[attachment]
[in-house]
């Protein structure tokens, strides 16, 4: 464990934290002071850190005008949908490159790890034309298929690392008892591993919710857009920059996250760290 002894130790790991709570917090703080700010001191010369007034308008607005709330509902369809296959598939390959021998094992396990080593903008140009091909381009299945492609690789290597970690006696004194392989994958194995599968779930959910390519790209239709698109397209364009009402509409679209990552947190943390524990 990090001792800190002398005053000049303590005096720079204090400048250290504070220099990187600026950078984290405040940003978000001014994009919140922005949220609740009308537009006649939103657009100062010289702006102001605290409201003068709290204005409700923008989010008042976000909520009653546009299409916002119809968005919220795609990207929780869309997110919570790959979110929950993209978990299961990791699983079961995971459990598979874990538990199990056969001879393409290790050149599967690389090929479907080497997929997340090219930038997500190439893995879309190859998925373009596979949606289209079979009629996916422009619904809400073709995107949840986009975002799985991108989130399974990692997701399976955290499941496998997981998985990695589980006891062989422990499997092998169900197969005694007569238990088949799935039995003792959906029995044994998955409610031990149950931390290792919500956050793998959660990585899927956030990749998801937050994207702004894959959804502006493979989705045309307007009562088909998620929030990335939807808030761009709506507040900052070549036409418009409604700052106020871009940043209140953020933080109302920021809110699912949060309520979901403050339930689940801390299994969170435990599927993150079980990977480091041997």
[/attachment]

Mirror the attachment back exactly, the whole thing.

[in-house]
């Protein structure tokens, strides 16, 4: 464990934290002071850190005008949908490159790890034309298929690392008892591993919710857009920059996250760290 002894130790790991709570917090703080700010001191010369007034308008607005709330509902369809296959598939390959021998094992396990080593903008140009091909381009299945492609690789290597970690006696004194392989994958194995599968779930959910390519790209239709698109397209364009009402509409679209990552947190943390524990 990090001792800190002398005053000049303590005096720079204090400048250290504070220099990187600026950078984290405040940003978000001014994009919140922005949220609740009308537009006649939103657009100062010289702006102001605290409201003068709290204005409700923008989010008042976000909520009653546009299409916002119809968005919220795609990207929780869309997110919570790959979110929950993209978990299961990791699983079961995971459990598979874990538990199990056969001879393409290790050149599967690389090929479907080497997929997340090219930038997500190439893995879309190859998925373009596979949606289209079979009629996916422009619904809400073709995107949840986009975002799985991108989130399974990692997701399976955290499941496998997981998985990695589980006891062989422990499997092998169900197969005694007569238990088949799935039995003792959906029995044994998955409610031990149950931390290792919500956050793998959660990585899927956030990749998801937050994207702004894959959804502006493979989705045309307007009562088909998620929030990335939807808030761009709506507040900052070549036409418009409604700052106020871009940043209140953020933080109302920021809110699912949060309520979901403050339930689940801390299994969170435990599927993150079980990977480091041997």